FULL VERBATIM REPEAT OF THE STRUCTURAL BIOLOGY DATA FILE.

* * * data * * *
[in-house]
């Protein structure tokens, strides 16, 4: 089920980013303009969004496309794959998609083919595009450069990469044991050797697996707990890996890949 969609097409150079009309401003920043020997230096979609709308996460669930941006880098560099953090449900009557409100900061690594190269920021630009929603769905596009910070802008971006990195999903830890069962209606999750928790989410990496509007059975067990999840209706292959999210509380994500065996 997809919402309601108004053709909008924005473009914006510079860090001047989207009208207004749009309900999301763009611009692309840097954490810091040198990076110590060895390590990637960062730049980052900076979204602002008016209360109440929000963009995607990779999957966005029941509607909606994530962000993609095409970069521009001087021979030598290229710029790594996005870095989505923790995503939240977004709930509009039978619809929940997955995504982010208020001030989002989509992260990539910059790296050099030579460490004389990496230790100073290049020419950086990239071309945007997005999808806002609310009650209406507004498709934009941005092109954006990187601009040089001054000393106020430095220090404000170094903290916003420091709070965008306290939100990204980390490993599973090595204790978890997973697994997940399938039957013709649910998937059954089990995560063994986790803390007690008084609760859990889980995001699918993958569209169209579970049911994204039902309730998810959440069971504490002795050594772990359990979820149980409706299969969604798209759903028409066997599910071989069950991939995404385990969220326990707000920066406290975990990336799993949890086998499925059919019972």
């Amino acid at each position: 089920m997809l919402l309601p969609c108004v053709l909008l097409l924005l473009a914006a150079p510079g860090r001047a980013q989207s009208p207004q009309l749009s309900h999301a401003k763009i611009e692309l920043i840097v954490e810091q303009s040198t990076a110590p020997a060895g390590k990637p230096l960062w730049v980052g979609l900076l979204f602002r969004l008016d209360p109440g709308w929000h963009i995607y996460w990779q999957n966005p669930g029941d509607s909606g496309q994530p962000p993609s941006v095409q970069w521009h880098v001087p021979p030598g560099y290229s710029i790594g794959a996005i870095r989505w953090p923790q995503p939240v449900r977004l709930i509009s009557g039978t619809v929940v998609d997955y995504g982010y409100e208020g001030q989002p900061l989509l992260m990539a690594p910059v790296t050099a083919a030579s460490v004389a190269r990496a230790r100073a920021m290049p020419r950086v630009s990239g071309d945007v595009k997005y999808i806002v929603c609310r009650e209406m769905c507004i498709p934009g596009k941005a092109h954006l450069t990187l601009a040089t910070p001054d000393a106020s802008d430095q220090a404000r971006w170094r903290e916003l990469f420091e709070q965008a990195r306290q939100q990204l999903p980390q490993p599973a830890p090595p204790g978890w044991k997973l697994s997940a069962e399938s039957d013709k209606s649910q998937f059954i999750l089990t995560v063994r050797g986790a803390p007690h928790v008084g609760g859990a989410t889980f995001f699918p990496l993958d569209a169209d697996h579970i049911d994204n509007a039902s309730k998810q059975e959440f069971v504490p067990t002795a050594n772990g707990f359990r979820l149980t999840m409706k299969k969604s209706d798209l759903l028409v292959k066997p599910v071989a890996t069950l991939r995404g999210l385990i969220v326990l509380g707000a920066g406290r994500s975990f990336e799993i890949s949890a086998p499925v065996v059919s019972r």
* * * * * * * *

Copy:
[in-house]
């Protein structure tokens, strides 16, 4: 089920980013303009969004496309794959998609083919595009450069990469044991050797697996707990890996890949 969609097409150079009309401003920043020997230096979609709308996460669930941006880098560099953090449900009557409100900061690594190269920021630009929603769905596009910070802008971006990195999903830890069962209606999750928790989410990496509007059975067990999840209706292959999210509380994500065996 997809919402309601108004053709909008924005473009914006510079860090001047989207009208207004749009309900999301763009611009692309840097954490810091040198990076110590060895390590990637960062730049980052900076979204602002008016209360109440929000963009995607990779999957966005029941509607909606994530962000993609095409970069521009001087021979030598290229710029790594996005870095989505923790995503939240977004709930509009039978619809929940997955995504982010208020001030989002989509992260990539910059790296050099030579460490004389990496230790100073290049020419950086990239071309945007997005999808806002609310009650209406507004498709934009941005092109954006990187601009040089001054000393106020430095220090404000170094903290916003420091709070965008306290939100990204980390490993599973090595204790978890997973697994997940399938039957013709649910998937059954089990995560063994986790803390007690008084609760859990889980995001699918993958569209169209579970049911994204039902309730998810959440069971504490002795050594772990359990979820149980409706299969969604798209759903028409066997599910071989069950991939995404385990969220326990707000920066406290975990990336799993949890086998499925059919019972």
């Amino acid at each position: 089920m997809l919402l309601p969609c108004v053709l909008l097409l924005l473009a914006a150079p510079g860090r001047a980013q989207s009208p207004q009309l749009s309900h999301a401003k763009i611009e692309l920043i840097v954490e810091q303009s040198t990076a110590p020997a060895g390590k990637p230096l960062w730049v980052g979609l900076l979204f602002r969004l008016d209360p109440g709308w929000h963009i995607y996460w990779q999957n966005p669930g029941d509607s909606g496309q994530p962000p993609s941006v095409q970069w521009h880098v001087p021979p030598g560099y290229s710029i790594g794959a996005i870095r989505w953090p923790q995503p939240v449900r977004l709930i509009s009557g039978t619809v929940v998609d997955y995504g982010y409100e208020g001030q989002p900061l989509l992260m990539a690594p910059v790296t050099a083919a030579s460490v004389a190269r990496a230790r100073a920021m290049p020419r950086v630009s990239g071309d945007v595009k997005y999808i806002v929603c609310r009650e209406m769905c507004i498709p934009g596009k941005a092109h954006l450069t990187l601009a040089t910070p001054d000393a106020s802008d430095q220090a404000r971006w170094r903290e916003l990469f420091e709070q965008a990195r306290q939100q990204l999903p980390q490993p599973a830890p090595p204790g978890w044991k997973l697994s997940a069962e399938s039957d013709k209606s649910q998937f059954i999750l089990t995560v063994r050797g986790a803390p007690h928790v008084g609760g859990a989410t889980f995001f699918p990496l993958d569209a169209d697996h579970i049911d994204n509007a039902s309730k998810q059975e959440f069971v504490p067990t002795a050594n772990g707990f359990r979820l149980t999840m409706k299969k969604s209706d798209l759903l028409v292959k066997p599910v071989a890996t069950l991939r995404g999210l385990i969220v326990l509380g707000a920066g406290r994500s975990f990336e799993i890949s949890a086998p499925v065996v059919s019972r």